In the era of social distancing, drive-in movie theaters have re-emerged as weekend saviors. The Sky-Vu in Warren dates to 1956, and its concessions—hot buttered popcorn, chili-cheese dogs—are as classic as the movies (Wizard of Oz, Grease). If 5.5 hours is too far to schlep, Starlite in Litchfield and Vali-Hi in Lake Elmo deliver equally nostalgic vibes.
Life in Minnesota—and the U.S. at large—was looking to be a shut-in, closed-off affair in 2020. But a collective need to raise voices and challenge systems brought people together anyhow. A new era of protesting has not come without considerable hardship and friction, but it has brought important conversations to society’s forefront. The masked and marching spirit of protest has sparked art movements, the Bakers Against Racism bake sale, the grassroots boom of bedroom-based and nonprofit-launched crowdfunding campaigns, the vital urgency charging daily decisions, and the beginnings of what is hopefully a lasting wave of change.
Black Beach, on the shore of Lake Superior, is aptly named. It’s the only beach in the state that has black sand, a look usually reserved for volcanic Hawaii, Japan, or Iceland. Luckily, this oasis is much closer to home. It’s just outside of Silver Bay, about a 3-hour drive from the Twin Cities. The look is attributed to mining-industry taconite tailings from the mid-20th century that were dumped in the lake—a practice that is no longer legal—and then washed ashore, mixing with natural sand to create a beautiful dark gray shoreline.
High water prevented Stillwater’s historic lift bridge from reopening last year, but a pandemic? No problem. Shortly after Minnesota’s stay-at-home order expired, the newly completed St. Croix River Crossing Loop Trail beckoned bikers, walkers, and runners alike to venture out again. Just shy of 5 miles, the loop traverses both the new and old bridge, with an obligatory selfie stop over the Minnesota-Wisconsin state line. Travel safely.
Even a global pandemic couldn’t keep Minnesotans from their foods on a stick. Over the course of 13 days, 19,000 carloads of nostalgists drove through eerily pedestrian-free fairground streets for the first State Fair Food Parade. (And more rolled through for the sold-out, autumn-themed second run in October.) It featured more than a dozen of the fair’s most beloved vendors—including Pronto Pups, Mouth Trap Cheese Curds, and the Dairy Goodness Bar. Sweet Martha’s heaped cookie buckets just as high as they always do. The “State Fair that wasn’t” also featured a handful of virtual competitions, including cookie decorating and crop art, as well as an online marketplace highlighting nearly 300 fair vendors and offering everything from pints of lingonberry ice cream to fair-trade handicrafts imported from Ghana.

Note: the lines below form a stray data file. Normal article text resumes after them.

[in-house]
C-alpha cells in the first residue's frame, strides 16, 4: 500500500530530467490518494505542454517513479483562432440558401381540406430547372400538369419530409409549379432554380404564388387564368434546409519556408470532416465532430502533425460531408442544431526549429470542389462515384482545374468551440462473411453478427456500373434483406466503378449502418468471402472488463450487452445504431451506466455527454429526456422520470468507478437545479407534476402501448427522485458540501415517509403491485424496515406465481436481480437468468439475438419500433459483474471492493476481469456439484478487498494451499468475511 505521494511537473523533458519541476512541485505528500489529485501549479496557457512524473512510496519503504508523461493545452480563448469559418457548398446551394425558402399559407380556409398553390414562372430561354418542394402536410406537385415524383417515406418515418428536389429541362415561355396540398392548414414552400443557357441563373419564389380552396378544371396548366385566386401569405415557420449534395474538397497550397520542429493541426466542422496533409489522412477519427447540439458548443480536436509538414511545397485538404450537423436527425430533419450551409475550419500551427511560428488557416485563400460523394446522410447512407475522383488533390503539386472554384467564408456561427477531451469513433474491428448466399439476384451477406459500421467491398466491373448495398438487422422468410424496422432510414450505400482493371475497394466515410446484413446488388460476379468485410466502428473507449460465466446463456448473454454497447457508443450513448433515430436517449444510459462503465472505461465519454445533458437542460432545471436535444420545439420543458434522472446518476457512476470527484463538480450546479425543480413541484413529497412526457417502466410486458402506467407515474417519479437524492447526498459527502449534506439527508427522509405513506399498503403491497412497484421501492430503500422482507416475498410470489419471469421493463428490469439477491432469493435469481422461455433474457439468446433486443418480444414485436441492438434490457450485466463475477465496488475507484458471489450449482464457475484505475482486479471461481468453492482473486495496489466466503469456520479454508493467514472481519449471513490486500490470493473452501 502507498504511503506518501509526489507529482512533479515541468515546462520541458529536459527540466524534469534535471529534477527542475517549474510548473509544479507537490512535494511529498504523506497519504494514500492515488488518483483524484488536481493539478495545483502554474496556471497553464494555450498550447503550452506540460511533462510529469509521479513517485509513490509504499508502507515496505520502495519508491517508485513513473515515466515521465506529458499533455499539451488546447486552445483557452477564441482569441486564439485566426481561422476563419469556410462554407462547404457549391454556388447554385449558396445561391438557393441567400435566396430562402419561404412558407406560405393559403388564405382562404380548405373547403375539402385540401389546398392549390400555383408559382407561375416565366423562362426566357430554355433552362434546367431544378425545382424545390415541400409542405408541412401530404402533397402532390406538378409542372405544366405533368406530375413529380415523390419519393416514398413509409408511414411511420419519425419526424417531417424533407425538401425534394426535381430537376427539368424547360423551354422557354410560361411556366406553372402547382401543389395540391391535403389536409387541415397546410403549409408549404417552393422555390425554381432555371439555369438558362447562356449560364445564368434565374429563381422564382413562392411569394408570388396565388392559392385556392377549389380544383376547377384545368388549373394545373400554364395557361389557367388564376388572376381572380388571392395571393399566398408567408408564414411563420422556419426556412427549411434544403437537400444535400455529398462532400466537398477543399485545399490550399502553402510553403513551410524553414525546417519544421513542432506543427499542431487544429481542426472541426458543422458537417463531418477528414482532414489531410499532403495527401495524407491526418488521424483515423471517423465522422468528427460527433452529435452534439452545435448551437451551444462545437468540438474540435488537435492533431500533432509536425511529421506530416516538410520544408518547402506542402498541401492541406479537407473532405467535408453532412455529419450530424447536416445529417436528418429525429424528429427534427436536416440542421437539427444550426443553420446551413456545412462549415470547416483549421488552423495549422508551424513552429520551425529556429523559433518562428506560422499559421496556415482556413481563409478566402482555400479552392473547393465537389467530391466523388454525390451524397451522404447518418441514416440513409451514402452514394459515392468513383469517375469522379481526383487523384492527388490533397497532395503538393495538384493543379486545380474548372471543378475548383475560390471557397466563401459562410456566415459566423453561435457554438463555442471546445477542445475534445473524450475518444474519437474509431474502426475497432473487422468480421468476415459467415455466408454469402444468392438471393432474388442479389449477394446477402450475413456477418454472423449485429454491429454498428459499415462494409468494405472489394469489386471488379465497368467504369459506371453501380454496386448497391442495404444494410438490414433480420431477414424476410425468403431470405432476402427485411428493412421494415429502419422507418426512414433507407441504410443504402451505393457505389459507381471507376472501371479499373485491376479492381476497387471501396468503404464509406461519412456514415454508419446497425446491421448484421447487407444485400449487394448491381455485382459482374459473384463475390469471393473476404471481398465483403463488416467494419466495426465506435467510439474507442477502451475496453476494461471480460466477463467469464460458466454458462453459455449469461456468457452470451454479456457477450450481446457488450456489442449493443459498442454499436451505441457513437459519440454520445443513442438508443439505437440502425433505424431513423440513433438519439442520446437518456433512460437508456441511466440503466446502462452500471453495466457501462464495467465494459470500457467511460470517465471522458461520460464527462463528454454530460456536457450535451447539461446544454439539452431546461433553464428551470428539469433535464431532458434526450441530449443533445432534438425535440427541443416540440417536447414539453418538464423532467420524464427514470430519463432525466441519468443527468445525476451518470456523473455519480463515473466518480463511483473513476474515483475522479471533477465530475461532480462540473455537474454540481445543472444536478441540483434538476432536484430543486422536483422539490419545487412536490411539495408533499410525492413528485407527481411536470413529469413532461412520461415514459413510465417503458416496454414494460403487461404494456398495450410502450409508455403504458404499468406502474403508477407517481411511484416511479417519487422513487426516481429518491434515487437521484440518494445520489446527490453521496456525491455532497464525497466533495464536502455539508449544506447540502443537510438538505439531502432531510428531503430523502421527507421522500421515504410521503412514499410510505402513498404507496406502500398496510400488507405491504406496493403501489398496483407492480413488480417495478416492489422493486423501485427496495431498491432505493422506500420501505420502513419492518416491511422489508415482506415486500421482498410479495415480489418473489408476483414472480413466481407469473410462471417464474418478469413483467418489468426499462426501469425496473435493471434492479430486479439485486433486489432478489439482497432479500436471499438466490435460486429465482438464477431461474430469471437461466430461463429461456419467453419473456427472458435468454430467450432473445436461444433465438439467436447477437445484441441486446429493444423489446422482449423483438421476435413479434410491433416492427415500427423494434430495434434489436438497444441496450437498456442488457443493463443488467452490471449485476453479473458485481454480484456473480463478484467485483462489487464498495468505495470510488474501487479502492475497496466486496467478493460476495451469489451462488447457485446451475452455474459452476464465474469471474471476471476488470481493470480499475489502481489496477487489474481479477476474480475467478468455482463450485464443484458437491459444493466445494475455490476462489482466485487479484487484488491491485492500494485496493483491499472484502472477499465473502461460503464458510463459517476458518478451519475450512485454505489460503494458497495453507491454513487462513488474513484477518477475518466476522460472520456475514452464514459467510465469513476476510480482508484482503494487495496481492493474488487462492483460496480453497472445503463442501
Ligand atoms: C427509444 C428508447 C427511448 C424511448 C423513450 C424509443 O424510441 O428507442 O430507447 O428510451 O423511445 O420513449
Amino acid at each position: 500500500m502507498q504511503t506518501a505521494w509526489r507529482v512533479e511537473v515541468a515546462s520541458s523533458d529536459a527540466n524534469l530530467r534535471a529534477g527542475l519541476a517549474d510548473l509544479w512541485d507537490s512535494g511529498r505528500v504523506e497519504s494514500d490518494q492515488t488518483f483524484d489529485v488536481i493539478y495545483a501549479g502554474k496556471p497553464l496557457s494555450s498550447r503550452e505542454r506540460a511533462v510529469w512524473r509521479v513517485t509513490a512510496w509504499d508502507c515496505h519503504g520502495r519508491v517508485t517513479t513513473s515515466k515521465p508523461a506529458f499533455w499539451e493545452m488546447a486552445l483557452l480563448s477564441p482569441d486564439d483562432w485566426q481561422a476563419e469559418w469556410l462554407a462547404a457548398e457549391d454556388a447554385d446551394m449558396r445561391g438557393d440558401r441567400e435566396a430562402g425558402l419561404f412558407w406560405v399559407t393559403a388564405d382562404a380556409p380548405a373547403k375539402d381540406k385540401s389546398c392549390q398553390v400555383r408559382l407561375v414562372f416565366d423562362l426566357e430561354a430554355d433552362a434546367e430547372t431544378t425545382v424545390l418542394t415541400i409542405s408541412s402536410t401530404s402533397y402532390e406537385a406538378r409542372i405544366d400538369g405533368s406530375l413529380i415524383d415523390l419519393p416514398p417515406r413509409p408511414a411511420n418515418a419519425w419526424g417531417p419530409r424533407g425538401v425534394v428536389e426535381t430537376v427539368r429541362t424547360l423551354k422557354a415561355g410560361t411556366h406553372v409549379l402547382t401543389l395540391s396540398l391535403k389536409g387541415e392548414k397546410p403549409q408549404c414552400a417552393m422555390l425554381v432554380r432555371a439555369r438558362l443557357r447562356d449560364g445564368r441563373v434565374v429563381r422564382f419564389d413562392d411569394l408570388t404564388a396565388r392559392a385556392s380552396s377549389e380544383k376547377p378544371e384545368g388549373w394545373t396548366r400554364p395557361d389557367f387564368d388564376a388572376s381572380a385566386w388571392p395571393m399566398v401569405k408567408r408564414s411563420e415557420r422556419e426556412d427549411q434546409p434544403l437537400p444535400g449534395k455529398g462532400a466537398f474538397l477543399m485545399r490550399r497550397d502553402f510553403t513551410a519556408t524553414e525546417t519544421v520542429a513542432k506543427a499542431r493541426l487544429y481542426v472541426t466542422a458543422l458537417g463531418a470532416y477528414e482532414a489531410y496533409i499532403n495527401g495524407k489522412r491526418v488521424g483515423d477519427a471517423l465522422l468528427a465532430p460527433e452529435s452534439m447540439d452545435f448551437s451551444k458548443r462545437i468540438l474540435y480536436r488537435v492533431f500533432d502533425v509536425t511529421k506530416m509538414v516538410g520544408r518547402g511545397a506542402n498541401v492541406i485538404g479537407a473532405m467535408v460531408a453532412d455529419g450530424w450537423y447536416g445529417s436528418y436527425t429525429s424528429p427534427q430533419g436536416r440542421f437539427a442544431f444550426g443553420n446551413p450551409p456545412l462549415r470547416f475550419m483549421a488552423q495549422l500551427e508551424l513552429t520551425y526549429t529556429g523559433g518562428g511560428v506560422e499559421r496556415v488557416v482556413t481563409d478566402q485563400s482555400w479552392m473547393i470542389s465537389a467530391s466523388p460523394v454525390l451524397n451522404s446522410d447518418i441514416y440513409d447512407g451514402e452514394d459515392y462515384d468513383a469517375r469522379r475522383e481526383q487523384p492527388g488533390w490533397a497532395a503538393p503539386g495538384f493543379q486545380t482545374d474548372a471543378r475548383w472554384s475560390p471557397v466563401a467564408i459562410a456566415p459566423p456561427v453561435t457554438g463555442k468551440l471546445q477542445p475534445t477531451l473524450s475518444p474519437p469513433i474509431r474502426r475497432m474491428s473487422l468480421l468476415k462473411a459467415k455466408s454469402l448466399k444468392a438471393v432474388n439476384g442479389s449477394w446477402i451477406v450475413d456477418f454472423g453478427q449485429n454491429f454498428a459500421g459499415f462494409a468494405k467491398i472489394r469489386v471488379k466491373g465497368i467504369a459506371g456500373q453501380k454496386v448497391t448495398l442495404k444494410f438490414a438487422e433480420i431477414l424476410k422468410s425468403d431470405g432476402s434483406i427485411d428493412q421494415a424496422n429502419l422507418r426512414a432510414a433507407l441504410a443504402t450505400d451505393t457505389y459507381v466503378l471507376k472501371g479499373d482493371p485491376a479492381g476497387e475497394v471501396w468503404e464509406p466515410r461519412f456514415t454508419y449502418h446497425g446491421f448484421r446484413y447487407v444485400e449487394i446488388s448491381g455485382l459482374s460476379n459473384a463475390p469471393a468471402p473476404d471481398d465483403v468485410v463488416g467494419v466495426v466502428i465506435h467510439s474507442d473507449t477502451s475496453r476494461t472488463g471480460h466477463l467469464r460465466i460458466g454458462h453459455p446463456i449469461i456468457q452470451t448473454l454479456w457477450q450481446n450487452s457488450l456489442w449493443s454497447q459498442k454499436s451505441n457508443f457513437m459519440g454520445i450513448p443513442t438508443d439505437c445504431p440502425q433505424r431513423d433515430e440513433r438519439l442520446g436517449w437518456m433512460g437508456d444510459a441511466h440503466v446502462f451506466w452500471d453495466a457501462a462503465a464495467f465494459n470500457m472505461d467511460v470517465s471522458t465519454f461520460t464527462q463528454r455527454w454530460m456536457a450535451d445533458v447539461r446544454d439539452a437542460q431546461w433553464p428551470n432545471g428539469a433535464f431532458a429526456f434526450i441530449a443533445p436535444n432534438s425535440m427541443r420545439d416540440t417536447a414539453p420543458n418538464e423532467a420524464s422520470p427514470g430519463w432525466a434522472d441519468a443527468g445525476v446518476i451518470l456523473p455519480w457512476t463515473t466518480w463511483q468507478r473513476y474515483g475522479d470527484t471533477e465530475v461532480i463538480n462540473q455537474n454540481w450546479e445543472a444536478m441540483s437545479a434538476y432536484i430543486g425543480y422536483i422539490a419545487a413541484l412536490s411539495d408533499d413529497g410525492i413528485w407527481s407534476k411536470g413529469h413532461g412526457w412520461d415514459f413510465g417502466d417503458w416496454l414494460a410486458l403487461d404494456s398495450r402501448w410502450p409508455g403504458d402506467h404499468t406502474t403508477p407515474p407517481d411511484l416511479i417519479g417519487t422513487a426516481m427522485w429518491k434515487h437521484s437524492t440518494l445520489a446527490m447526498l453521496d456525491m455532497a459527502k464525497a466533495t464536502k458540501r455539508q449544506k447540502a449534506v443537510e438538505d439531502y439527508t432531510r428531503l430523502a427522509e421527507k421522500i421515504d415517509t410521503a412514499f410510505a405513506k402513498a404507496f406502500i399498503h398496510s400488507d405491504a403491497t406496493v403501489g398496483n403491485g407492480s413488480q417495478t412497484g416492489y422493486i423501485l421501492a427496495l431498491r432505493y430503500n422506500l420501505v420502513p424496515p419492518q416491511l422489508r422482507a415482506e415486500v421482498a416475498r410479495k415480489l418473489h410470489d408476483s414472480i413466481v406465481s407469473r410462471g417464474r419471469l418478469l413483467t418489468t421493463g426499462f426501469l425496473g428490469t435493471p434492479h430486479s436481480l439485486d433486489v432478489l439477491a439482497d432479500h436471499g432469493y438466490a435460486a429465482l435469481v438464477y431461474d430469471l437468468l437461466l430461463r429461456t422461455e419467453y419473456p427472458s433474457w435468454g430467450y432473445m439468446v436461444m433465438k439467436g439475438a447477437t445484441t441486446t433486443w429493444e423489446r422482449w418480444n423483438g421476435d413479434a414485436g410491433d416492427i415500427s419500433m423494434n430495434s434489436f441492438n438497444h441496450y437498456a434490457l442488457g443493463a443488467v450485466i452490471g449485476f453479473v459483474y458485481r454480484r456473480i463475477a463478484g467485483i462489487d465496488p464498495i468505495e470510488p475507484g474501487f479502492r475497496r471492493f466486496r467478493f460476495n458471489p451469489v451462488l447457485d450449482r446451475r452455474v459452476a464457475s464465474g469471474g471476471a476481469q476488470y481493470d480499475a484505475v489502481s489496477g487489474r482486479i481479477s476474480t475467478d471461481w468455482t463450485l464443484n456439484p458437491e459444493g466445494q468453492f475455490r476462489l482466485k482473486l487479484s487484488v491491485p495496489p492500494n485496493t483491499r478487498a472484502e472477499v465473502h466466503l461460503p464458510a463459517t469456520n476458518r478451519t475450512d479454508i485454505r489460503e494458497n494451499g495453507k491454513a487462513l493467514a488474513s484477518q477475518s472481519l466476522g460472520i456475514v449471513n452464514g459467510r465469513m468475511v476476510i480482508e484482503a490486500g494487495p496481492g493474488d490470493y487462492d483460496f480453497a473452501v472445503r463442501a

Fish Sunflowers’ gorgeous sunflower fields were the unlikely hero of our pandemic summer. The planting team opened 10 fields scattered throughout the northern Twin Cities metro area, urging visitors to share in the joy by posting their experiences on social media (which, oh, did they ever). The socially distant activity ran from July to a last hurrah in September.
The North Star Health Collective took on the extremely busy summer of protest with resolve and focus. Formed in 2008, the street-medic organization works to ensure that demonstrations occur safely, and that health care services are available to participants.
Conceived by the organizers of Black Lives Matter Minneapolis in 2017, Black Visions Collective embodies the tireless fight to break down systems that have prevented—and continue to prevent—Black people from thriving and feeling safe. In the wake of George Floyd’s killing, it has raised its national profile; raised up queer, immigrant, and transgender communities; and raised tens of millions of dollars to further its mission.
Since the start of the pandemic, Minnesota Central Kitchen, an initiative of the Second Harvest Heartland food-shelf organization, served hundreds of thousands of meals to the community by tapping rescued food and re-employing culinary teams in need of work.
Now in its 60th year, the nonprofit formerly known as Resource has been as vital as ever after Minneapolis’ uprisings. Under its current name, Avivo, the group has helmed urgent housing initiatives, including the sudden evacuation of more than 70 unsheltered people near Minneapolis’ packed Sabo Bridge encampment. As the organization says in its mission statement: “Everyone deserves the chance to live well and work well.”
Danger Boat Productions’ series of Let’s Get Uncomfortable workshops (both in-person and virtual) cracked open conversation and offered education about racism and anti-racism. The meetings were aimed at white people, led by a Minneapolis-based improv troupe that’s known for using unscripted comedy to prod folks into difficult, “thinky” topics. “They’ve been surprisingly (?) popular,” co-founder Tane Danger said in an email this past summer. “I’ve been really humbled and moved by what’s come out of these sessions already. People open up, including lots of people who admit this is their first time really ever grappling with their own feelings about race.”